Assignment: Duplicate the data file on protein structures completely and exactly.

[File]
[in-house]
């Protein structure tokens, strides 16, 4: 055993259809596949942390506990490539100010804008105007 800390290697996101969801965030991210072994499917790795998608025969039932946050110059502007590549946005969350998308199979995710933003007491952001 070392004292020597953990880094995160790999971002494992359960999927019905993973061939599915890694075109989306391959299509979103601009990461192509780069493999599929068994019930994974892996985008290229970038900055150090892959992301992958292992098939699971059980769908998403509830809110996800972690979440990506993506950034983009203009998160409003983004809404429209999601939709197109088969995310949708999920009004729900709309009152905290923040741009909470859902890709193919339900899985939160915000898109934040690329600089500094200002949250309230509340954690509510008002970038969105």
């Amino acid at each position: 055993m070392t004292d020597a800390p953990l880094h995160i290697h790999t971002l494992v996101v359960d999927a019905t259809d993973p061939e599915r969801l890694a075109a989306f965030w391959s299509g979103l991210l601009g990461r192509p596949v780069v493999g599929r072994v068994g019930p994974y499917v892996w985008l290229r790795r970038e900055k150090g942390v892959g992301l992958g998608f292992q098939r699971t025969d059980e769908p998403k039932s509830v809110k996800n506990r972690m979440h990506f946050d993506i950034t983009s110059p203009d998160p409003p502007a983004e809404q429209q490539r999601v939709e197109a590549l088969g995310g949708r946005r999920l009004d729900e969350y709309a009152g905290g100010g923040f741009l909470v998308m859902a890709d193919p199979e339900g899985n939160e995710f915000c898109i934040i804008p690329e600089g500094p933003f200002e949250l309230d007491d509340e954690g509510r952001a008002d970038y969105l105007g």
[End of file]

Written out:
[in-house]
């Protein structure tokens, strides 16, 4: 055993259809596949942390506990490539100010804008105007 800390290697996101969801965030991210072994499917790795998608025969039932946050110059502007590549946005969350998308199979995710933003007491952001 070392004292020597953990880094995160790999971002494992359960999927019905993973061939599915890694075109989306391959299509979103601009990461192509780069493999599929068994019930994974892996985008290229970038900055150090892959992301992958292992098939699971059980769908998403509830809110996800972690979440990506993506950034983009203009998160409003983004809404429209999601939709197109088969995310949708999920009004729900709309009152905290923040741009909470859902890709193919339900899985939160915000898109934040690329600089500094200002949250309230509340954690509510008002970038969105």
């Amino acid at each position: 055993m070392t004292d020597a800390p953990l880094h995160i290697h790999t971002l494992v996101v359960d999927a019905t259809d993973p061939e599915r969801l890694a075109a989306f965030w391959s299509g979103l991210l601009g990461r192509p596949v780069v493999g599929r072994v068994g019930p994974y499917v892996w985008l290229r790795r970038e900055k150090g942390v892959g992301l992958g998608f292992q098939r699971t025969d059980e769908p998403k039932s509830v809110k996800n506990r972690m979440h990506f946050d993506i950034t983009s110059p203009d998160p409003p502007a983004e809404q429209q490539r999601v939709e197109a590549l088969g995310g949708r946005r999920l009004d729900e969350y709309a009152g905290g100010g923040f741009l909470v998308m859902a890709d193919p199979e339900g899985n939160e995710f915000c898109i934040i804008p690329e600089g500094p933003f200002e949250l309230d007491d509340e954690g509510r952001a008002d970038y969105l105007g």